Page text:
In August 1856, The Globe described the locality of Brook’s Bush as “being infected with a horde of the most dangerous characters of both sexes, and has become such a ‘prodigious public nuisance’ that coercive means must be adopted to rid the place of the gang of plunderers, from whom life nor property are safe.” William Davis, a councillor who owned property in the bush, lodged a complaint and five persons of each sex — “the lowest of the low” — were arrested.
These two accounts are telling representations of who the Brooks Bush Gang were and their miscreant dealings in the mid-19th century. The gang would go on to have multiple shady episodes culminating in their alleged involvement in a high-profile murder.
Many fundamental details about the Brook’s Bush Gang are unclear, such its origins, nature, and size, and structure. One can infer Sergeant McCaffrey’s account in early 1855 that the group was set up in the area at least in the year prior and perhaps had already had a reputation with the police for them to warrant a visit resulting in being taken into custody, fined, and sent to prison. Their shabby living conditions also suggests their lower-class status. It is not clear what work the members did, if any. The size of the group is also difficult to measure. In some accounts eleven or twelve members of the group are arrested at one time. The roster of characters also likely changed as members exited the group, most prominently from going to jail. The newspaper note at least seventy individuals part of or affiliated with the gang at some point between 1856 to 1861.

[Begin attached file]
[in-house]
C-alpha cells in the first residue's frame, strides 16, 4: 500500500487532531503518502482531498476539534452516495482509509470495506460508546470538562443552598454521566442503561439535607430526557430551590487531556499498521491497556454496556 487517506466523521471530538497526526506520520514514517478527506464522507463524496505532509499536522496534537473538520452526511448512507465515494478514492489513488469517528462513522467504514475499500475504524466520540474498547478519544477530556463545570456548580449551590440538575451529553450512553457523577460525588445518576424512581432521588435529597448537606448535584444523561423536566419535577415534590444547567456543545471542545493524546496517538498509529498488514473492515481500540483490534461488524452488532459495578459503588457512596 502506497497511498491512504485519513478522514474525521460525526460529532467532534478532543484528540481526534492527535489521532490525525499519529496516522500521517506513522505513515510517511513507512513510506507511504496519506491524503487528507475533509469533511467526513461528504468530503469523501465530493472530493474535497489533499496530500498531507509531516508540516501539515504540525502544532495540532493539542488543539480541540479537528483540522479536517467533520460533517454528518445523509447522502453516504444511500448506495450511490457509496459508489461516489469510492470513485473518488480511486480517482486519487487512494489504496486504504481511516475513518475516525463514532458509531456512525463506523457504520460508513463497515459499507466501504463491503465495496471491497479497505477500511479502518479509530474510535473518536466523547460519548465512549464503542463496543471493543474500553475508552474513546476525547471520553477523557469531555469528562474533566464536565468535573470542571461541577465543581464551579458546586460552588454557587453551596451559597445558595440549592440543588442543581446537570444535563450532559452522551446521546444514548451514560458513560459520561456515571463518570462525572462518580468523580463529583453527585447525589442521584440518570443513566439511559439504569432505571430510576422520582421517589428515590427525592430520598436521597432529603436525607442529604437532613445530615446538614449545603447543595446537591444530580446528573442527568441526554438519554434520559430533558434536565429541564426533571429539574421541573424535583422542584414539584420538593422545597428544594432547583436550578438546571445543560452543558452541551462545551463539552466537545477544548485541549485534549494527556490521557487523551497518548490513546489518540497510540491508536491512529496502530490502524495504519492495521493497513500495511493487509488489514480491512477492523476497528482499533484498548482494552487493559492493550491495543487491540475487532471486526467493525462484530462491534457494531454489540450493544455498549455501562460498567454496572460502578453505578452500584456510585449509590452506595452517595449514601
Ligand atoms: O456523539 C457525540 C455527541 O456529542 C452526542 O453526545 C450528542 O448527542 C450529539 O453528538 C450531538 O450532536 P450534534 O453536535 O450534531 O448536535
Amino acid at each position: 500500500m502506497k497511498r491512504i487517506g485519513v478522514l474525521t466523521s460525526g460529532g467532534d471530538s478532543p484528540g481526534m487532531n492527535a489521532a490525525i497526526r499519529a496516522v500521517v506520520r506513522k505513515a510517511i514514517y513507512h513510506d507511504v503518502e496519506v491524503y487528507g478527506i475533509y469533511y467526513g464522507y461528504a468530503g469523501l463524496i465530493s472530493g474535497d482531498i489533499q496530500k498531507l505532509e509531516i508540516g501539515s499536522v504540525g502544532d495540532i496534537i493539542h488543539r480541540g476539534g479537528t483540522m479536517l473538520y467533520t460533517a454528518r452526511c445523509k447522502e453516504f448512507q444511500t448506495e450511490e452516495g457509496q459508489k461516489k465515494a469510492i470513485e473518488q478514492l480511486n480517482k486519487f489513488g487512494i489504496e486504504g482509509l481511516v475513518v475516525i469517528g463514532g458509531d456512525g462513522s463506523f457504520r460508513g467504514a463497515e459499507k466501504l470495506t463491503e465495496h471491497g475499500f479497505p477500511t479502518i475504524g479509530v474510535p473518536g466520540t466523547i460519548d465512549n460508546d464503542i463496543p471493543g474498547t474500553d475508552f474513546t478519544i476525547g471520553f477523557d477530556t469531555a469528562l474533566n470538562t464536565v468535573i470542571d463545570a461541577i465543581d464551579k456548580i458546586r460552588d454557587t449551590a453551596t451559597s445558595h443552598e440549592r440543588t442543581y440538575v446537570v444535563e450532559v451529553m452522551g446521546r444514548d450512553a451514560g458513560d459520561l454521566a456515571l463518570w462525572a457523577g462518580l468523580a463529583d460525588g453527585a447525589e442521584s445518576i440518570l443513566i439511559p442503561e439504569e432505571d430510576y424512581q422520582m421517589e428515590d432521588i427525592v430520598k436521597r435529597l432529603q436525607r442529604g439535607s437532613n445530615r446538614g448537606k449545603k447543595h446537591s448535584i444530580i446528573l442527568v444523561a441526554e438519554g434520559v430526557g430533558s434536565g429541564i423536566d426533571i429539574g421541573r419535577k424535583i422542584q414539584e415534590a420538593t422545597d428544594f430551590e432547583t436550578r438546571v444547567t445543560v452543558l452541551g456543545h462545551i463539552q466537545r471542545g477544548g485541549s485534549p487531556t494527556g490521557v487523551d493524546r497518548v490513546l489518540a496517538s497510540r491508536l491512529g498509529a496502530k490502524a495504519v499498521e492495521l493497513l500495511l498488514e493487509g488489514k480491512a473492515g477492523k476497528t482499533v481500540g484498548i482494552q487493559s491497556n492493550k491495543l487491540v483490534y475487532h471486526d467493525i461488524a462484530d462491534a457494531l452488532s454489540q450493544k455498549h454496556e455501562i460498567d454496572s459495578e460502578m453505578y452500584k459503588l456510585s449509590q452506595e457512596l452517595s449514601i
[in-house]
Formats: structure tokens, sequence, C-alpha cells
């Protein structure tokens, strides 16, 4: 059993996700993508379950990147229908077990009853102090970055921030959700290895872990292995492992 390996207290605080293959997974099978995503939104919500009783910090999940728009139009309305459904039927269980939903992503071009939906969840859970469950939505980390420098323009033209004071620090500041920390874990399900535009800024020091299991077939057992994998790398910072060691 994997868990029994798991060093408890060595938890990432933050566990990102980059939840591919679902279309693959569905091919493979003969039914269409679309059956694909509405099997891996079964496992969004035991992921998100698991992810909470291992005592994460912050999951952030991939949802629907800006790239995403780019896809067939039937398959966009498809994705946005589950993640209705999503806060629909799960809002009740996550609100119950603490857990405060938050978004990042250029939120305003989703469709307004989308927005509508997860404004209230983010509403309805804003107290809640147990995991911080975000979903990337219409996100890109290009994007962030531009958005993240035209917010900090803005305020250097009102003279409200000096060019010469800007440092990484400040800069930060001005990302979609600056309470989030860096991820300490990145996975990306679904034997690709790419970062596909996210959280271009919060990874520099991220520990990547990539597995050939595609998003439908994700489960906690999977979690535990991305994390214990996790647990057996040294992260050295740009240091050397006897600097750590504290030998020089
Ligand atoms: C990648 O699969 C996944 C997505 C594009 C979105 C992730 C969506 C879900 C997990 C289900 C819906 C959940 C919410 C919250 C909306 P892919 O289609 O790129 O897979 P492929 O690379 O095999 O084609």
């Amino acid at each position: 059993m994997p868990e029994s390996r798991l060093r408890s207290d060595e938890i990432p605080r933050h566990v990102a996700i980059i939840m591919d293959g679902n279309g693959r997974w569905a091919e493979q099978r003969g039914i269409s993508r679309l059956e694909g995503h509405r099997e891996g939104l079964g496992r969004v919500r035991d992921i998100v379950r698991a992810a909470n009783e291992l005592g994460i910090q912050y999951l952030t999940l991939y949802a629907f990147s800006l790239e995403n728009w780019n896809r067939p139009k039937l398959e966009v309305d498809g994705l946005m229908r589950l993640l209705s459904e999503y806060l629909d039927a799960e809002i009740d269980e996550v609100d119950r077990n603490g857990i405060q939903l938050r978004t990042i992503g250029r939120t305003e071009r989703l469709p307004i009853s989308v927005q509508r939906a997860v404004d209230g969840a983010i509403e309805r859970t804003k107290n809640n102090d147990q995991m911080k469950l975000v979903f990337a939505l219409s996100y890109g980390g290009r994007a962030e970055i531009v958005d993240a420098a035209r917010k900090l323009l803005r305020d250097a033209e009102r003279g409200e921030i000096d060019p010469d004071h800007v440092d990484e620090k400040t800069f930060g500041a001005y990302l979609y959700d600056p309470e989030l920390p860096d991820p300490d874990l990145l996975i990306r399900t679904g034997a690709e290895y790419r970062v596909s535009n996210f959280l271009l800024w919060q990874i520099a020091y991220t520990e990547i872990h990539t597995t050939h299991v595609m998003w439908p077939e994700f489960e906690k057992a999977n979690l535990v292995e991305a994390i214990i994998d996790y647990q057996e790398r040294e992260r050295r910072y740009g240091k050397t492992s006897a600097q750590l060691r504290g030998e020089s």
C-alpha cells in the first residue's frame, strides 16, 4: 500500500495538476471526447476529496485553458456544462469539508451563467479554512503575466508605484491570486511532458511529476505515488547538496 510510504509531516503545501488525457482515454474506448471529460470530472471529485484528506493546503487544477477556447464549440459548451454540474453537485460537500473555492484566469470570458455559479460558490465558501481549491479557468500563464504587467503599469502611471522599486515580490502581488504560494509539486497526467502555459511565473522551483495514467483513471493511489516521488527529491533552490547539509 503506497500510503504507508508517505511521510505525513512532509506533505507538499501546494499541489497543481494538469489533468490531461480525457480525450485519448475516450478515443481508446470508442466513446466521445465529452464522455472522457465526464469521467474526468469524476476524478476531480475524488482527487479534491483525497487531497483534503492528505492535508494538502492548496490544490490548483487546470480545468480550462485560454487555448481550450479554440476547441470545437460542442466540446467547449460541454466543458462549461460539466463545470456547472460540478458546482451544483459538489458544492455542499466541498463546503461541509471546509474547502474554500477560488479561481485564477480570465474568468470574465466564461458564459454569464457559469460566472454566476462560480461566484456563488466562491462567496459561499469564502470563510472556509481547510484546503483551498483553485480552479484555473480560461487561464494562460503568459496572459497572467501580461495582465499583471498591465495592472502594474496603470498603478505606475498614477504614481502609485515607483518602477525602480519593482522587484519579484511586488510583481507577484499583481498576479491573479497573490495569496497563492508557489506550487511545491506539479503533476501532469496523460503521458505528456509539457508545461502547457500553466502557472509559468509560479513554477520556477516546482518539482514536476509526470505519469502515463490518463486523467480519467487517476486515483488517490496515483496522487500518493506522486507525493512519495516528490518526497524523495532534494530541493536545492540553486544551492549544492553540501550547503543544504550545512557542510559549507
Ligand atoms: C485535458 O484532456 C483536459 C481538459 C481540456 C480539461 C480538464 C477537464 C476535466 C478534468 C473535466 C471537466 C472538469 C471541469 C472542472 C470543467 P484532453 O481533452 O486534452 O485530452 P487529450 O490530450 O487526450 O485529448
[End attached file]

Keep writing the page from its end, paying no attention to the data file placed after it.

Where was Brook’s Bush?
Brook‘s Bush, the home base of the dangerous group, was located on the east side of the Don River. Jennifer Bonnell, a historian on the Don River, wrote the east end of Toronto in the 19th century was a place for the undesirables, so it offered the conditions for a miscreant group like the Brooks Bush Gang to exist. The community now known as Riverdale was not annexed to Toronto until the 1880s and police enforcement of the group and area was a difficult because of this reason.
In an August 1931 issue of Maclean’s, Brook’s Bush is described as a forty-acre woodlot with a clearing in the middle and an abandoned barn where the group’s headquarters were located. Toronto environmentalist Charles Sauriol similarly described the Brook’s Bush as a “forty acre heavily-wooded area, just east of the Don River.” He also cited an ‘old-timer’ in saying the area “above Winchester” was the “territory where gambling, cock-fighting, and bull pitting flourished.” There is some dispute over the bush’s exact location and its size.